On to the next restaurant in our case study: it is a popular burger joint by day, and a happening bar by night. The location is good, the food is okay, and the customer base is well-established. Our business hero – who we’ll call Brad — stepped in as part-owner last year, and the place has struggled ever since.

One of the reasons the place has struggled is because of Brad’s strict rules against hiring outside bartenders. In his mind, bartending is an easy “glory” job, and one that all servers aspire to. And so he figured that to improve staff morale and provide incentives to perform, he would only promote servers to bartending positions instead of hiring qualified bartenders from outside.

Although it seemed like a potentially viable way to improve server morale, the business suffered inexplicably for it. The well-performing servers floundered as bartenders. They had very little knowledge of mixology, could not pour drinks fast enough to keep up with the chaotic nighttime demand, and they didn’t understand the rhythm required to keep both the servers and the customers sitting around the bar happy. Instead, they were thrown into the fire to learn the ropes, and many ended up quitting and serving somewhere else, rather than ask Brad for their server jobs back and appear ungrateful.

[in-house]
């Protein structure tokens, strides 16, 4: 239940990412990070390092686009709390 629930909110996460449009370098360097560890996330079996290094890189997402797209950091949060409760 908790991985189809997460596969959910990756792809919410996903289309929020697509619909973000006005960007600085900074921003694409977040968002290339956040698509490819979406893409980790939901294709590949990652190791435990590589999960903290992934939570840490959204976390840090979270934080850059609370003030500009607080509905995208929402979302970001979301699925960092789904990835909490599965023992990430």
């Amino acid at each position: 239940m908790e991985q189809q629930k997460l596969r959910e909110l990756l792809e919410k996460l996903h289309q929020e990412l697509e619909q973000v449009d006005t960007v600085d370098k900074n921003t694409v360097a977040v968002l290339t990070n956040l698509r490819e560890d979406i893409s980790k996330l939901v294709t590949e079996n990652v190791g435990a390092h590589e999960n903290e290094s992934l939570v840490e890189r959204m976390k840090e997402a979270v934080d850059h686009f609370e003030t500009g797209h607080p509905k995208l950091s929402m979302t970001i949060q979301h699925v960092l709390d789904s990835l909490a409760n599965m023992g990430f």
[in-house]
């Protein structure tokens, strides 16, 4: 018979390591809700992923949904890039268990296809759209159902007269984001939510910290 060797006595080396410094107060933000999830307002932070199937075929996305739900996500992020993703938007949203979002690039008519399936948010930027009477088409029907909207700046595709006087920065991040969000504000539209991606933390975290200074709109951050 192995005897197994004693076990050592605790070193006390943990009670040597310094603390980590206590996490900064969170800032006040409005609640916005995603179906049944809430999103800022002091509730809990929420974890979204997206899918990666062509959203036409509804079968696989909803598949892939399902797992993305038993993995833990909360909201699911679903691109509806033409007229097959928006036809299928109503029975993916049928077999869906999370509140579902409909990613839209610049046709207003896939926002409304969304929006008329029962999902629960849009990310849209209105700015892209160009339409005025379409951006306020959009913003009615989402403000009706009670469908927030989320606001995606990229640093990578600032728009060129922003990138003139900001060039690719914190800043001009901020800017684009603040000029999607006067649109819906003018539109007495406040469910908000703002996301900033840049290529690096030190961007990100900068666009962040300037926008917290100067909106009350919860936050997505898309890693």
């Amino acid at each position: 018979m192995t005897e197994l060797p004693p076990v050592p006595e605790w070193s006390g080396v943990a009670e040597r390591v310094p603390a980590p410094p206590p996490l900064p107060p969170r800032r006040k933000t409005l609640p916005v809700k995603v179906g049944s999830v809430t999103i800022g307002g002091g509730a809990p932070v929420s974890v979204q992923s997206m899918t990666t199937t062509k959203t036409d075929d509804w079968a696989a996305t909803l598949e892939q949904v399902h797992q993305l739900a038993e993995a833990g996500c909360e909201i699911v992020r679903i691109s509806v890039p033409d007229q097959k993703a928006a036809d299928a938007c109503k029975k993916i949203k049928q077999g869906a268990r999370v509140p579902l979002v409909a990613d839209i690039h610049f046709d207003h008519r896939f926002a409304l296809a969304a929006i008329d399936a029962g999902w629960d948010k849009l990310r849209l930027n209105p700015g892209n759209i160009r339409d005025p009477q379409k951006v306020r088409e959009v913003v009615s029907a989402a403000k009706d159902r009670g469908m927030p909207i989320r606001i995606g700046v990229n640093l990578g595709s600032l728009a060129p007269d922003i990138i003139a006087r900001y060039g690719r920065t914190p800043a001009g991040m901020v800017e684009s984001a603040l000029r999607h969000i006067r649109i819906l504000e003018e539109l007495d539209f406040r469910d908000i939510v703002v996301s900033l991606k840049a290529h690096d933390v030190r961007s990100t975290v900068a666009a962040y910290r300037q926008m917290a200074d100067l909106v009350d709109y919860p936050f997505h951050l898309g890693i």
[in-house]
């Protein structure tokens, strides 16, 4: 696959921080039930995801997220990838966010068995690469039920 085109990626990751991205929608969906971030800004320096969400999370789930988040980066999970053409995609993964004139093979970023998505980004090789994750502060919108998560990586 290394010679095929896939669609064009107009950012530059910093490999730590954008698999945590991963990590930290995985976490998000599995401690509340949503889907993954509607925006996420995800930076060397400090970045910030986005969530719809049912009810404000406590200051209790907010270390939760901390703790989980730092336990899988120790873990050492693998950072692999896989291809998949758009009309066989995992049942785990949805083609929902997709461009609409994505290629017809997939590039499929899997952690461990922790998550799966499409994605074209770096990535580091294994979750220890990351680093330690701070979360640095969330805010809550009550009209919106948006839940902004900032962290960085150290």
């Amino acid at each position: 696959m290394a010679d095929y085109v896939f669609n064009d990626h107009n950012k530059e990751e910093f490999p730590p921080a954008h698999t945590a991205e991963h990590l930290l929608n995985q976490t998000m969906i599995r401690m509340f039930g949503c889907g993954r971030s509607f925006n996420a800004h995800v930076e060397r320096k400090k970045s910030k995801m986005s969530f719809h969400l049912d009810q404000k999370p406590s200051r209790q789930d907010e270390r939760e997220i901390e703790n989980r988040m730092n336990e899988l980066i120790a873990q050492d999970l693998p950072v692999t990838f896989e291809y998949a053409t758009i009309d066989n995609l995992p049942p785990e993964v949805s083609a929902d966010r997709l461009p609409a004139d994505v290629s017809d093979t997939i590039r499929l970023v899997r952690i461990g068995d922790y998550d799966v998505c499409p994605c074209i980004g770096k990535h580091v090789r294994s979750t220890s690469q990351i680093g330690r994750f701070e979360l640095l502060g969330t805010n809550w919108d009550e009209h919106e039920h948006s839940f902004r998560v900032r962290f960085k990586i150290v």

Everybody knows that a busy bar requires a busy (and competent) bartender. The night crowd slowly migrated to another bar down the street that could keep up with the demand.

Beware of the pitfalls of hiring from within:

  1. The promoted employee may not be the best candidate for the job.
  2. If you are promoting employees to management positions, keep an eye out for the potential fall-out that occurs when they are required to delegate to former colleagues who don’t yet respect their authority.
  3. What you may see as a glory job and a rewarding promotion may not be viewed as such by your employees.

5. Give It a Week Before You Make a Big Decision

Bartenders aside, Brad had even bigger problems. When all businesses in the area slowed down due to the recession, Brad did his best to take it in stride. But one night, for some reason, everybody decided to eat at his place. The restaurant and bar was packed, with people waiting for tables. Not expecting this busy night, the restaurant was understaffed and struggling to meet the constant stream of orders. Things went from bad to worse when a massive downpour forced all the patio guests inside, with nowhere to sit and meals getting cold. The night was capped off nicely when the head chef walked out.